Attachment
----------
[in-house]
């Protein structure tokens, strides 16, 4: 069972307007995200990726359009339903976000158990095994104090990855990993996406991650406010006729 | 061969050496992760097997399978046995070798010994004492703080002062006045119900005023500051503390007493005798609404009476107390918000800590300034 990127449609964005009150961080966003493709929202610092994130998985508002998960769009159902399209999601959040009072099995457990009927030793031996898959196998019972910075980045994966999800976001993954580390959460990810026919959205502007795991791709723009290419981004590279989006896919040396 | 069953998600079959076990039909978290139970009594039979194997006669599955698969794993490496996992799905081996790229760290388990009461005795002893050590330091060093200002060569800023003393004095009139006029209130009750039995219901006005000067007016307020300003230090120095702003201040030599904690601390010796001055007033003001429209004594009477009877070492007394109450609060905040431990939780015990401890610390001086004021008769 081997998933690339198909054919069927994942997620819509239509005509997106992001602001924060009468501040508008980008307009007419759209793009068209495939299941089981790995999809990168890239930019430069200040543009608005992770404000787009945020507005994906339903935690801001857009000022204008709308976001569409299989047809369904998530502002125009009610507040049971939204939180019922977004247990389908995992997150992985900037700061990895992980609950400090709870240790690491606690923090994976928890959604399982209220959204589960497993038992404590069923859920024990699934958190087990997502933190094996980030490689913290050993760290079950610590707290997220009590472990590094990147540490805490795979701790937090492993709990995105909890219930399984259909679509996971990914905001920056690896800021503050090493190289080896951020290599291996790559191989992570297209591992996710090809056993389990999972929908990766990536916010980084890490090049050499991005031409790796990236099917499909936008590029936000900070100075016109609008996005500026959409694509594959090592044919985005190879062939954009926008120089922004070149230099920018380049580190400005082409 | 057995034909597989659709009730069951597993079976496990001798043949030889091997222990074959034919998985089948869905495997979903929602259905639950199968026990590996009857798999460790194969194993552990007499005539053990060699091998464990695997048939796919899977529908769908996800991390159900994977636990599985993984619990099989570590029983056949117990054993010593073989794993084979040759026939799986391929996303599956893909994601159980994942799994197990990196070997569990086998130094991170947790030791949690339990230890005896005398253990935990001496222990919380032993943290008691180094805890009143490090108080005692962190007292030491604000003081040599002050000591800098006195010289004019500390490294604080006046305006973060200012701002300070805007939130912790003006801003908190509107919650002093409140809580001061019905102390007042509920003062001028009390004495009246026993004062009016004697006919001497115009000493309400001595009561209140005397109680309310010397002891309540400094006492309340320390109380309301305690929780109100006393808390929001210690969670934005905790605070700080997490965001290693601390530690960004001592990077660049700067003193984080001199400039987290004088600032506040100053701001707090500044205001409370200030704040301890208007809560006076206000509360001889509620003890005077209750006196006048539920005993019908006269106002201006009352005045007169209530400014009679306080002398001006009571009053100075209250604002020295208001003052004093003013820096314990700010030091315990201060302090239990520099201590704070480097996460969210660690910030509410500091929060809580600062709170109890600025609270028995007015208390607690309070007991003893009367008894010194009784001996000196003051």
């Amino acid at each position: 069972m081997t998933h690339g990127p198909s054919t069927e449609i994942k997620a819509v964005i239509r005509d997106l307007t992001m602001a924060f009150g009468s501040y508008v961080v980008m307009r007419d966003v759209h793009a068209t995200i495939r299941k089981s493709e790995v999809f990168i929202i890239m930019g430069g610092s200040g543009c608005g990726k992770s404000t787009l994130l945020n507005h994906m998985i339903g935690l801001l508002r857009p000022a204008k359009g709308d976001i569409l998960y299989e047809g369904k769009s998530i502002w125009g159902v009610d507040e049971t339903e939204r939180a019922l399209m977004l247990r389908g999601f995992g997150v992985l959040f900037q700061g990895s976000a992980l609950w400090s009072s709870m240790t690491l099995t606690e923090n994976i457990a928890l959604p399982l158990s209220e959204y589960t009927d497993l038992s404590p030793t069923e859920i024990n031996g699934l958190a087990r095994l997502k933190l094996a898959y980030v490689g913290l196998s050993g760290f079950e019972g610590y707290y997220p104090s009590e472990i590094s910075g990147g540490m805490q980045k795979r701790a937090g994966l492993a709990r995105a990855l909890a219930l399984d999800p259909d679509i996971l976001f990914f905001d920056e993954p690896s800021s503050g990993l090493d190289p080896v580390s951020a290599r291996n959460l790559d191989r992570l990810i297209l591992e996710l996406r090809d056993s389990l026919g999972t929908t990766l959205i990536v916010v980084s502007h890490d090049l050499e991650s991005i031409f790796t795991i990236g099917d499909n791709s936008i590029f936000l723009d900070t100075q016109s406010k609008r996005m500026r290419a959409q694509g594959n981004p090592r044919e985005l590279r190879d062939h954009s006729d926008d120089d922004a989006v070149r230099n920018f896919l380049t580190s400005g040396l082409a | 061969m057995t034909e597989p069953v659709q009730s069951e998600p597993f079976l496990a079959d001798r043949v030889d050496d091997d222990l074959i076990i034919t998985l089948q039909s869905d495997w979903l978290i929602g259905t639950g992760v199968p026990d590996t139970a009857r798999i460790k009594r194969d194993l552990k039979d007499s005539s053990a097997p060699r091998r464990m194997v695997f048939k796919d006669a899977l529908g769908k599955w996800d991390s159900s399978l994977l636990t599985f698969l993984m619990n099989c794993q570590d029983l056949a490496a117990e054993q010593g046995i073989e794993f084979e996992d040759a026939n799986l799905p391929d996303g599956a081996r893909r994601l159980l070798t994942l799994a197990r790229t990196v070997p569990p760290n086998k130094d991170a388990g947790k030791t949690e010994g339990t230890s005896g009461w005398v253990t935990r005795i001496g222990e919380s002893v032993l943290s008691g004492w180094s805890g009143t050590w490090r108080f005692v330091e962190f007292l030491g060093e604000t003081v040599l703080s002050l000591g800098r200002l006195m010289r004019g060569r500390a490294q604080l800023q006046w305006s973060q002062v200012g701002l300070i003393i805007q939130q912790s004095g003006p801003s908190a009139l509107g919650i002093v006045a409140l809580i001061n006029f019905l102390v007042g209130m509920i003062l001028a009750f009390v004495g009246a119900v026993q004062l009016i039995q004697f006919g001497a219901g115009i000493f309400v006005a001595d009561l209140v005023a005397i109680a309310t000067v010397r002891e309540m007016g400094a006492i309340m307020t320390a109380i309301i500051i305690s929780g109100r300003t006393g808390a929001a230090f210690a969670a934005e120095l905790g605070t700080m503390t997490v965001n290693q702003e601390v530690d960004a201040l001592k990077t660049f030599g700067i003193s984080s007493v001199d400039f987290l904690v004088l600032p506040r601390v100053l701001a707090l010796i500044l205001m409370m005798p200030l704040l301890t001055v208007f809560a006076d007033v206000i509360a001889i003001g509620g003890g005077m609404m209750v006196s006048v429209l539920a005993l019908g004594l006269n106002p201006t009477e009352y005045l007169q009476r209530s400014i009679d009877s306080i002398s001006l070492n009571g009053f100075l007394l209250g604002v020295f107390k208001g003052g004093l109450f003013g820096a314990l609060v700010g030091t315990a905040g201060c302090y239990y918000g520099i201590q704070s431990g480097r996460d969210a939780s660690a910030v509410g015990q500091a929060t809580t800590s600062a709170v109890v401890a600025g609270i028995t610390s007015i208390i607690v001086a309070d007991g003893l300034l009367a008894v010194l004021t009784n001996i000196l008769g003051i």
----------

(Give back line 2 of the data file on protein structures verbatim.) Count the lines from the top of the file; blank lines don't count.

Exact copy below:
């Protein structure tokens, strides 16, 4: 069972307007995200990726359009339903976000158990095994104090990855990993996406991650406010006729 | 061969050496992760097997399978046995070798010994004492703080002062006045119900005023500051503390007493005798609404009476107390918000800590300034 990127449609964005009150961080966003493709929202610092994130998985508002998960769009159902399209999601959040009072099995457990009927030793031996898959196998019972910075980045994966999800976001993954580390959460990810026919959205502007795991791709723009290419981004590279989006896919040396 | 069953998600079959076990039909978290139970009594039979194997006669599955698969794993490496996992799905081996790229760290388990009461005795002893050590330091060093200002060569800023003393004095009139006029209130009750039995219901006005000067007016307020300003230090120095702003201040030599904690601390010796001055007033003001429209004594009477009877070492007394109450609060905040431990939780015990401890610390001086004021008769 081997998933690339198909054919069927994942997620819509239509005509997106992001602001924060009468501040508008980008307009007419759209793009068209495939299941089981790995999809990168890239930019430069200040543009608005992770404000787009945020507005994906339903935690801001857009000022204008709308976001569409299989047809369904998530502002125009009610507040049971939204939180019922977004247990389908995992997150992985900037700061990895992980609950400090709870240790690491606690923090994976928890959604399982209220959204589960497993038992404590069923859920024990699934958190087990997502933190094996980030490689913290050993760290079950610590707290997220009590472990590094990147540490805490795979701790937090492993709990995105909890219930399984259909679509996971990914905001920056690896800021503050090493190289080896951020290599291996790559191989992570297209591992996710090809056993389990999972929908990766990536916010980084890490090049050499991005031409790796990236099917499909936008590029936000900070100075016109609008996005500026959409694509594959090592044919985005190879062939954009926008120089922004070149230099920018380049580190400005082409 | 057995034909597989659709009730069951597993079976496990001798043949030889091997222990074959034919998985089948869905495997979903929602259905639950199968026990590996009857798999460790194969194993552990007499005539053990060699091998464990695997048939796919899977529908769908996800991390159900994977636990599985993984619990099989570590029983056949117990054993010593073989794993084979040759026939799986391929996303599956893909994601159980994942799994197990990196070997569990086998130094991170947790030791949690339990230890005896005398253990935990001496222990919380032993943290008691180094805890009143490090108080005692962190007292030491604000003081040599002050000591800098006195010289004019500390490294604080006046305006973060200012701002300070805007939130912790003006801003908190509107919650002093409140809580001061019905102390007042509920003062001028009390004495009246026993004062009016004697006919001497115009000493309400001595009561209140005397109680309310010397002891309540400094006492309340320390109380309301305690929780109100006393808390929001210690969670934005905790605070700080997490965001290693601390530690960004001592990077660049700067003193984080001199400039987290004088600032506040100053701001707090500044205001409370200030704040301890208007809560006076206000509360001889509620003890005077209750006196006048539920005993019908006269106002201006009352005045007169209530400014009679306080002398001006009571009053100075209250604002020295208001003052004093003013820096314990700010030091315990201060302090239990520099201590704070480097996460969210660690910030509410500091929060809580600062709170109890600025609270028995007015208390607690309070007991003893009367008894010194009784001996000196003051």